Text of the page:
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Pediatrics. 2012 Feb;129(2):e325-32. doi: 10.1542/peds.2010-3302. Epub 2012 Jan 16.

Multicenter analysis of quality indicators for children treated in the emergency department for asthma.

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  • 1Department Pediatrics, University of Colorado School of Medicine, Aurora, CO, USA.



To test the hypothesis that an association exists between process and outcome measures of the quality of acute asthma care provided to children in the emergency department.


Investigators at 14 US sites prospectively enrolled consecutive children 2 to 17 years of age presenting to the emergency department with acute asthma. In models adjusted for variables commonly associated with the quality of acute asthma care, we measured the association between 7 measures of concordance with national asthma guideline-recommended processes and 2 outcomes. Specifically, we modeled the association between 5 receipt/nonreceipt process measures and successful discharge and the association between 2 timeliness measures and admission.


In this cohort of 1426 patients, 62% were discharged without relapse or ongoing symptoms (successful discharge), 15% were discharged with relapse or ongoing symptoms, and 24% were admitted. The composite score for receipt of all 5 receipt/nonreceipt process measures was 84%, and for timeliness measures, 57% receive a timely corticosteroid and 92% a timely β-agonist. Our adjusted models showed no association between process and outcome measures, with 1 exception: timely β-agonist administration was associated with admission, likely reflecting confounding by severity rather than a true process-outcome association.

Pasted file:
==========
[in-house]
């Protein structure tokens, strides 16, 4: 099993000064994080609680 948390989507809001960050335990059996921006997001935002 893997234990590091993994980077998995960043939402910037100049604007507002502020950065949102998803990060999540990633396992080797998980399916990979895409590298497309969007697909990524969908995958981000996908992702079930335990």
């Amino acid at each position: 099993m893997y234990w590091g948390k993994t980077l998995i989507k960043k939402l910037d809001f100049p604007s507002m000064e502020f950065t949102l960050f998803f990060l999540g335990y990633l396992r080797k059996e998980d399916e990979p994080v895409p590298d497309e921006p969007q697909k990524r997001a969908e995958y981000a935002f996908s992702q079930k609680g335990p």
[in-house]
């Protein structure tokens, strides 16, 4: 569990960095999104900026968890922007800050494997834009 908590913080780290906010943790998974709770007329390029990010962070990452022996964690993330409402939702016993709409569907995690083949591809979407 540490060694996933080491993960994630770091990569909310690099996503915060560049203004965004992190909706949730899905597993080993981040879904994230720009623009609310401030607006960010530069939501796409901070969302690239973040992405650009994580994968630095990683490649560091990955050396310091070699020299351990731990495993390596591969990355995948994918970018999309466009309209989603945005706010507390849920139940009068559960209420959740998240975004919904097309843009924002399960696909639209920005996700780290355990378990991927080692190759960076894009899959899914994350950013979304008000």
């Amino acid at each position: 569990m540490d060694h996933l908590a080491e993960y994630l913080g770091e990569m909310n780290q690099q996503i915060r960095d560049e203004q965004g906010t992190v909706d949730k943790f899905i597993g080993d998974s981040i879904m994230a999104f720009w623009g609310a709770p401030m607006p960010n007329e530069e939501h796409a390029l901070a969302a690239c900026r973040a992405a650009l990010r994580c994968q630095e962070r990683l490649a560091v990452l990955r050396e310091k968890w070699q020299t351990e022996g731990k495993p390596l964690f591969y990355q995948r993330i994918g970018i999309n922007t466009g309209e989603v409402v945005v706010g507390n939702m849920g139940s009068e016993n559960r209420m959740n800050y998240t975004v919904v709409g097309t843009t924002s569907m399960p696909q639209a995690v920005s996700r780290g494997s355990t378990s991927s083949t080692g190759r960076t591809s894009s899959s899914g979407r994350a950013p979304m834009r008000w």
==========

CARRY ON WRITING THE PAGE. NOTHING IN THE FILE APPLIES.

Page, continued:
We found no clinically significant association between process and outcome quality measures in the delivery of asthma-related care to children in a multicenter study. Although the quality of emergency department care does not predict successful discharge, other factors, such as outpatient care, may better predict outcomes.

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